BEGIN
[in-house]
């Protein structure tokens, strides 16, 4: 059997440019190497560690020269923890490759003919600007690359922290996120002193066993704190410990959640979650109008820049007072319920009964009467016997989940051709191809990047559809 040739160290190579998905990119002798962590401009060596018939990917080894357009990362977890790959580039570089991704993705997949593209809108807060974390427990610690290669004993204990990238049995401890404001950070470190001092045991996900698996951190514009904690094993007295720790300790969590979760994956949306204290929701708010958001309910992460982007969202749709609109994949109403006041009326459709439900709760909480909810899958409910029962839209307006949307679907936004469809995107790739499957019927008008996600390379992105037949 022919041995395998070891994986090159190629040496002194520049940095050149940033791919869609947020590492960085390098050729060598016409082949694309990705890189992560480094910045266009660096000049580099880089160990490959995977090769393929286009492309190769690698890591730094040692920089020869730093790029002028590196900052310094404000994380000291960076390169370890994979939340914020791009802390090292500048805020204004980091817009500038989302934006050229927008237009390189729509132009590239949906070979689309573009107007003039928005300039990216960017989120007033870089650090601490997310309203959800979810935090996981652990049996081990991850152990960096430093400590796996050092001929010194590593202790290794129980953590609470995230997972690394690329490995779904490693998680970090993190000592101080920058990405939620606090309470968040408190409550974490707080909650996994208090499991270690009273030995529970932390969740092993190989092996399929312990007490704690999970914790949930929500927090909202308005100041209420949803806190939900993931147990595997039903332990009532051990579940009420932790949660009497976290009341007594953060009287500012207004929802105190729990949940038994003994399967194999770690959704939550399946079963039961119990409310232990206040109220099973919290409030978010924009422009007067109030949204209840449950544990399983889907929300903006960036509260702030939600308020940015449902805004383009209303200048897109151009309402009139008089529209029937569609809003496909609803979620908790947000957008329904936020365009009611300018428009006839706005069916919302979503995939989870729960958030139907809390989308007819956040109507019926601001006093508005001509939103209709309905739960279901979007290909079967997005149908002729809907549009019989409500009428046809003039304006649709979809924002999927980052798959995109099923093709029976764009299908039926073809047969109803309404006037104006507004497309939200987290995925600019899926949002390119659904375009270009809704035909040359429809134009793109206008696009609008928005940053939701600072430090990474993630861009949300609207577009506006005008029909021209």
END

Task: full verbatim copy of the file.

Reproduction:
[in-house]
């Protein structure tokens, strides 16, 4: 059997440019190497560690020269923890490759003919600007690359922290996120002193066993704190410990959640979650109008820049007072319920009964009467016997989940051709191809990047559809 040739160290190579998905990119002798962590401009060596018939990917080894357009990362977890790959580039570089991704993705997949593209809108807060974390427990610690290669004993204990990238049995401890404001950070470190001092045991996900698996951190514009904690094993007295720790300790969590979760994956949306204290929701708010958001309910992460982007969202749709609109994949109403006041009326459709439900709760909480909810899958409910029962839209307006949307679907936004469809995107790739499957019927008008996600390379992105037949 022919041995395998070891994986090159190629040496002194520049940095050149940033791919869609947020590492960085390098050729060598016409082949694309990705890189992560480094910045266009660096000049580099880089160990490959995977090769393929286009492309190769690698890591730094040692920089020869730093790029002028590196900052310094404000994380000291960076390169370890994979939340914020791009802390090292500048805020204004980091817009500038989302934006050229927008237009390189729509132009590239949906070979689309573009107007003039928005300039990216960017989120007033870089650090601490997310309203959800979810935090996981652990049996081990991850152990960096430093400590796996050092001929010194590593202790290794129980953590609470995230997972690394690329490995779904490693998680970090993190000592101080920058990405939620606090309470968040408190409550974490707080909650996994208090499991270690009273030995529970932390969740092993190989092996399929312990007490704690999970914790949930929500927090909202308005100041209420949803806190939900993931147990595997039903332990009532051990579940009420932790949660009497976290009341007594953060009287500012207004929802105190729990949940038994003994399967194999770690959704939550399946079963039961119990409310232990206040109220099973919290409030978010924009422009007067109030949204209840449950544990399983889907929300903006960036509260702030939600308020940015449902805004383009209303200048897109151009309402009139008089529209029937569609809003496909609803979620908790947000957008329904936020365009009611300018428009006839706005069916919302979503995939989870729960958030139907809390989308007819956040109507019926601001006093508005001509939103209709309905739960279901979007290909079967997005149908002729809907549009019989409500009428046809003039304006649709979809924002999927980052798959995109099923093709029976764009299908039926073809047969109803309404006037104006507004497309939200987290995925600019899926949002390119659904375009270009809704035909040359429809134009793109206008696009609008928005940053939701600072430090990474993630861009949300609207577009506006005008029909021209």